This story in MarketWatch tells of one of the hottest new property markets in the world, just off the southern coast of - you guessed it - China, where rising prices make the 10 percent gain on the mainland during the month of January look almost tame by comparison.
It's home to a submarine base, a recent host for the Miss World beauty pageant, and it draws the likes of action hero Jackie Chan and legendary financier George Soros. And now China's southern island of Hainan can add another distinction -- the nation's newest hot property market.
Real-estate prices on the island, where white-sand beaches and jungle-covered mountains have earned it associations with Hawaii, have jumped by more than one-third in the last five weeks.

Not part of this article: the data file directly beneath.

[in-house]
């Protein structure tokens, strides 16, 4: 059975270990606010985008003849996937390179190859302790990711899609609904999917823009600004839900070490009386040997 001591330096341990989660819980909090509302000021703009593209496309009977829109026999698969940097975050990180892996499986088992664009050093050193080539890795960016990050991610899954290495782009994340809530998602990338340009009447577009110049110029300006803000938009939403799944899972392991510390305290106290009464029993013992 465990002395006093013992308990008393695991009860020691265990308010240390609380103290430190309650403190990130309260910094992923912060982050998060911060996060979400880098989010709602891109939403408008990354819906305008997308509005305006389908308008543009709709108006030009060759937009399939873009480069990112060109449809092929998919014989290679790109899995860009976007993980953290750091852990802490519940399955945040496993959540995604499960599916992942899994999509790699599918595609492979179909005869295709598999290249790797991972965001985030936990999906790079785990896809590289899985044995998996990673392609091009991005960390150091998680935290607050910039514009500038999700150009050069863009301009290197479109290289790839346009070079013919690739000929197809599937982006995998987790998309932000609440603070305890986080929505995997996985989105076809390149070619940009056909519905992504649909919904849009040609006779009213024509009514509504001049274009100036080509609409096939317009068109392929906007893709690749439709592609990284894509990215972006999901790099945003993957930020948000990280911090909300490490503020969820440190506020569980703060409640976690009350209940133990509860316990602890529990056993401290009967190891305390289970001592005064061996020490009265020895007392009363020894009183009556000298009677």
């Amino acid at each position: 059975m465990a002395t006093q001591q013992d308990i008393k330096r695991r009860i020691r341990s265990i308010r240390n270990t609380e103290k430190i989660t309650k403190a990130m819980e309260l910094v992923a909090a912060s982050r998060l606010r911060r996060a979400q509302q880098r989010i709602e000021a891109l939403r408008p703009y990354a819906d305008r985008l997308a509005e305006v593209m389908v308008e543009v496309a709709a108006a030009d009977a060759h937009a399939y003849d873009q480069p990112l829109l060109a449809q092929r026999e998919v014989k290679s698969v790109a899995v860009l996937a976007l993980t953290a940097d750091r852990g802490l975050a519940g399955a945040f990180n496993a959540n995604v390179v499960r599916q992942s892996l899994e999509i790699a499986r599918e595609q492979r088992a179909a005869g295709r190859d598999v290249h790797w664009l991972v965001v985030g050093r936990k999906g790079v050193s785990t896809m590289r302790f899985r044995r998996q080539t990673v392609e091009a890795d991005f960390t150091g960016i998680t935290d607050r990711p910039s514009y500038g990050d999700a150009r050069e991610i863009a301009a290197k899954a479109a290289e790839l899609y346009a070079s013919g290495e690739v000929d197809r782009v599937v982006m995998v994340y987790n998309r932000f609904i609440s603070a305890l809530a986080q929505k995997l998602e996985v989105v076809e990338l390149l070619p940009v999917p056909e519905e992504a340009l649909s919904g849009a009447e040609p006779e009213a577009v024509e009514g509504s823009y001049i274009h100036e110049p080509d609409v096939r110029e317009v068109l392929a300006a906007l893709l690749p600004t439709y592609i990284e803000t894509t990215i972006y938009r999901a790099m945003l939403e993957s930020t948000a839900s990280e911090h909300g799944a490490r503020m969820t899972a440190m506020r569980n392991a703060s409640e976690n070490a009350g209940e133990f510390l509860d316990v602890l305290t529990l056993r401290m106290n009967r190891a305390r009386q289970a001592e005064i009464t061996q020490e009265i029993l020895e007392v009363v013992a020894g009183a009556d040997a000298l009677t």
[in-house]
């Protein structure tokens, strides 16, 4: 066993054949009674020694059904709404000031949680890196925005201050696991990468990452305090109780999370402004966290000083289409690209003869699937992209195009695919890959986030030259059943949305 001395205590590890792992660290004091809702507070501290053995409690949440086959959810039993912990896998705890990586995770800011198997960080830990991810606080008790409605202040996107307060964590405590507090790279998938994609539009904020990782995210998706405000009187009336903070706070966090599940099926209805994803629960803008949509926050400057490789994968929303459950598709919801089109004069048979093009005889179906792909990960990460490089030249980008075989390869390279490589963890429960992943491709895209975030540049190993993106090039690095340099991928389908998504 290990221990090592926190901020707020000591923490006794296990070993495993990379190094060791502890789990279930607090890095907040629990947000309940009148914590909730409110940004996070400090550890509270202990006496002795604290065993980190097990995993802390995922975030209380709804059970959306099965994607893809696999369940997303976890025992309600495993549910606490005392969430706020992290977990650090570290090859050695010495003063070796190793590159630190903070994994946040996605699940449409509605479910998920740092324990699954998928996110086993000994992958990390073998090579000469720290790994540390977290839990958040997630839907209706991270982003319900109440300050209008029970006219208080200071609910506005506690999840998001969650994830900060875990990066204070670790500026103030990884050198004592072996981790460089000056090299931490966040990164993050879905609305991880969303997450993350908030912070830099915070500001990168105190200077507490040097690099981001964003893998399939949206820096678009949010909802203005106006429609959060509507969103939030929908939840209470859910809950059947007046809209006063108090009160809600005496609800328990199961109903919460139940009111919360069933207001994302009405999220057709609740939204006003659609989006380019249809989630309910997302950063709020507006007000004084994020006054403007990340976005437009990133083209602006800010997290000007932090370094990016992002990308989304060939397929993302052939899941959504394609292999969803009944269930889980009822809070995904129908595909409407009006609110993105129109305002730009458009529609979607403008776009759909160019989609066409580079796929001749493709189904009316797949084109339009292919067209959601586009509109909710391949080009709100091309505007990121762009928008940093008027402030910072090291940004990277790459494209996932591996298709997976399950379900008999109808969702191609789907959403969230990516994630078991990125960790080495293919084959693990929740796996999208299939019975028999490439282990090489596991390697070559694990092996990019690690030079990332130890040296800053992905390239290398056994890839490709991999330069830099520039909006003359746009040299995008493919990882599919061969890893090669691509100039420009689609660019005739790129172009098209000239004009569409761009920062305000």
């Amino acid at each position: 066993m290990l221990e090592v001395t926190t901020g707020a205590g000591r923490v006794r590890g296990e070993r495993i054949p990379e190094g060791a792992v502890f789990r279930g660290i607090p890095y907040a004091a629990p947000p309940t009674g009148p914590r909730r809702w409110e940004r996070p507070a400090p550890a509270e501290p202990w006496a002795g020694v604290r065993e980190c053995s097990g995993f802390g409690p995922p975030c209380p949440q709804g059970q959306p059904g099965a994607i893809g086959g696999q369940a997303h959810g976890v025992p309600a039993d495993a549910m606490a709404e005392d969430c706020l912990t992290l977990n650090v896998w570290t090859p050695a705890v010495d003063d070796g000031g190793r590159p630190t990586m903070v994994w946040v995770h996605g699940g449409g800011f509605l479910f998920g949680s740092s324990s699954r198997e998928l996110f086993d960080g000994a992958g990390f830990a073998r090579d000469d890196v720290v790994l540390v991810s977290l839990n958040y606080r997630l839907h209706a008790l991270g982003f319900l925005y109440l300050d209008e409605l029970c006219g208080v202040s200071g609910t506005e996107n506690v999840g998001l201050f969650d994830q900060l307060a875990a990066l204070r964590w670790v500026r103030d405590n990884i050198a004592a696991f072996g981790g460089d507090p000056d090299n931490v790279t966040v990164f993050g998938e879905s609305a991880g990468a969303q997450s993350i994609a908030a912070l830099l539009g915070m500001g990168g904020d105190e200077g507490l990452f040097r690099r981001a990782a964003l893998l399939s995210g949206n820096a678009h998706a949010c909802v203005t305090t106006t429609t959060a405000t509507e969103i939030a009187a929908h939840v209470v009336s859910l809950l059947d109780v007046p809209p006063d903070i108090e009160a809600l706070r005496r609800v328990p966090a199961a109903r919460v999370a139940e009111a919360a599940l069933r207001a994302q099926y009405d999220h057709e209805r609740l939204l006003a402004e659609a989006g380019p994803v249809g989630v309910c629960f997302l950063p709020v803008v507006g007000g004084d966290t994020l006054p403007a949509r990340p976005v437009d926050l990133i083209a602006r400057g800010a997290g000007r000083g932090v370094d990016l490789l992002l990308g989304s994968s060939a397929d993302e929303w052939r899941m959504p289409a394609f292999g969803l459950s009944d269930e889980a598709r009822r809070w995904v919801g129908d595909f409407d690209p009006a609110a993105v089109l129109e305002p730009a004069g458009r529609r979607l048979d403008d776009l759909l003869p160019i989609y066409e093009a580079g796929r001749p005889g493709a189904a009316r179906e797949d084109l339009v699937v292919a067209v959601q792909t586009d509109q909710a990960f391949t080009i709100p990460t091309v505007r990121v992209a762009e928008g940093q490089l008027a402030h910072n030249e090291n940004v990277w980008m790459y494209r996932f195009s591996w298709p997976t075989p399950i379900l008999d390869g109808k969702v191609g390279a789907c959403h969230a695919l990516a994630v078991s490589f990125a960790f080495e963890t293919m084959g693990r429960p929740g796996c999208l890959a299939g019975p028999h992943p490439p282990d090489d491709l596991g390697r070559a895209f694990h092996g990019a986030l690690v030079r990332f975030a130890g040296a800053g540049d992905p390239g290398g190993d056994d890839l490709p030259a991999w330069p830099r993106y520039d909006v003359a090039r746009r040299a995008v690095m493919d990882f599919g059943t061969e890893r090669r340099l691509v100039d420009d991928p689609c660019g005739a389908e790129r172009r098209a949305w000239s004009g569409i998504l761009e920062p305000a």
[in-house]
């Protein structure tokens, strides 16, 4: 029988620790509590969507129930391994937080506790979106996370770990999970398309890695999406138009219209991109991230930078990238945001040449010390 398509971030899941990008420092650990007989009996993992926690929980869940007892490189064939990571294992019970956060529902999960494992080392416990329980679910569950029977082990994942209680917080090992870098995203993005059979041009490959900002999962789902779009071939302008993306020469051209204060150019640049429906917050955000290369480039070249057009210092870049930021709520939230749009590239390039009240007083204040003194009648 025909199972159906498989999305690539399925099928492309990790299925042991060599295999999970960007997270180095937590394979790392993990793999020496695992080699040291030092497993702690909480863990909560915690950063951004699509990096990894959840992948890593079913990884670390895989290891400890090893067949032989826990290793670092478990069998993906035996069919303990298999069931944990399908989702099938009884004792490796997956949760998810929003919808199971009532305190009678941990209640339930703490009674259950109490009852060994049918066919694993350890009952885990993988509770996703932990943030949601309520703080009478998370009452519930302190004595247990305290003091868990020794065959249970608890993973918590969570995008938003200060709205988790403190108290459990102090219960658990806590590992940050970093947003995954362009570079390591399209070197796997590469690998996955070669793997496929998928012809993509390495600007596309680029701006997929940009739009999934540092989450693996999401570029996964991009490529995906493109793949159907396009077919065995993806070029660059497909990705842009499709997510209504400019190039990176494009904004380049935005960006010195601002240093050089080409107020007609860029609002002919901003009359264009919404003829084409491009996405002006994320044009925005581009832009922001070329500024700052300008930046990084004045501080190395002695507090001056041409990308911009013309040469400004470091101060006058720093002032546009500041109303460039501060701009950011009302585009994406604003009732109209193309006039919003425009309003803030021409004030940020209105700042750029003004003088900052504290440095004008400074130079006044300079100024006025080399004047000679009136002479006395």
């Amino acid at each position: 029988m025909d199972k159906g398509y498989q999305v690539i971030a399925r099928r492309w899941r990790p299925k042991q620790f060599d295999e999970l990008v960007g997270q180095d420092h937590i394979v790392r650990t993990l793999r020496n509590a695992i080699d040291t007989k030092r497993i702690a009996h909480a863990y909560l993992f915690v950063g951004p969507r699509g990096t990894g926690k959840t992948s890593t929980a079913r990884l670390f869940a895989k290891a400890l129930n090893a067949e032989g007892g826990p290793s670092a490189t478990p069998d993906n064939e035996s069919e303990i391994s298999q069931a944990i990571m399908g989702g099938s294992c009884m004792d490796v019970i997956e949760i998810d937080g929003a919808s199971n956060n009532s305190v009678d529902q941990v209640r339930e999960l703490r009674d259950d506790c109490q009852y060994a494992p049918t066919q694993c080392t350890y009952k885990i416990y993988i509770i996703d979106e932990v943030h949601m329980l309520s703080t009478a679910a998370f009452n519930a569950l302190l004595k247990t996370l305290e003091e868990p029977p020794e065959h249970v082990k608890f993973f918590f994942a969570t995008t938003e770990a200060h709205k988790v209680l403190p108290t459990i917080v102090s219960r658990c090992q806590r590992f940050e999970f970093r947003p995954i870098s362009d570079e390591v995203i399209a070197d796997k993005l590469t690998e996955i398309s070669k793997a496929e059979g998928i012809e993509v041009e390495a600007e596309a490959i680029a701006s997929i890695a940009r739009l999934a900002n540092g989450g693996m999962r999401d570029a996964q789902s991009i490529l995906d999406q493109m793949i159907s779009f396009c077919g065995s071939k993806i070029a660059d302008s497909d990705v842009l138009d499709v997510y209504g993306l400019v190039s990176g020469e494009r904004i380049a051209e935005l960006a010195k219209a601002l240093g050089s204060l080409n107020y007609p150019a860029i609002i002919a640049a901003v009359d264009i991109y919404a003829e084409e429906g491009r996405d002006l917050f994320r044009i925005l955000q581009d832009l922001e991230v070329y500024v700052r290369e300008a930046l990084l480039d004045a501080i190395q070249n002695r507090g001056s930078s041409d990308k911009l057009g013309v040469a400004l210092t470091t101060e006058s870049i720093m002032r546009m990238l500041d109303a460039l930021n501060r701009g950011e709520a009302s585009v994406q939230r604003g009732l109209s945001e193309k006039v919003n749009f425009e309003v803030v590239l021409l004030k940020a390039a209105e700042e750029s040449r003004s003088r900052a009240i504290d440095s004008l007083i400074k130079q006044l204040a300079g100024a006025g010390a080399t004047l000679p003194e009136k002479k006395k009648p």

And in Sanya, one of the island's main resort cities, luxury condos have risen as much as 40% since the start of the year, bringing prices close to similar properties in Beijing and Shanghai.
A good part of the real-estate spike comes from Beijing's announcement in early January that the island would be developed into a major international tourism destination by 2020.
As was the case in the U.S. about seven years ago, policymakers in China are probably now thinking that it's much easier to deal with asset bubbles than with the alternative - a sluggish economy and rising unemployment.
You'd have to think that this sort of an approach to managing the global economy can't persist for too many more years before something really bad happens and this is probably why so many commentaries are popping up lately about how future sovereign credit crises will make the bank credit crises of 2008 look like a cake walk.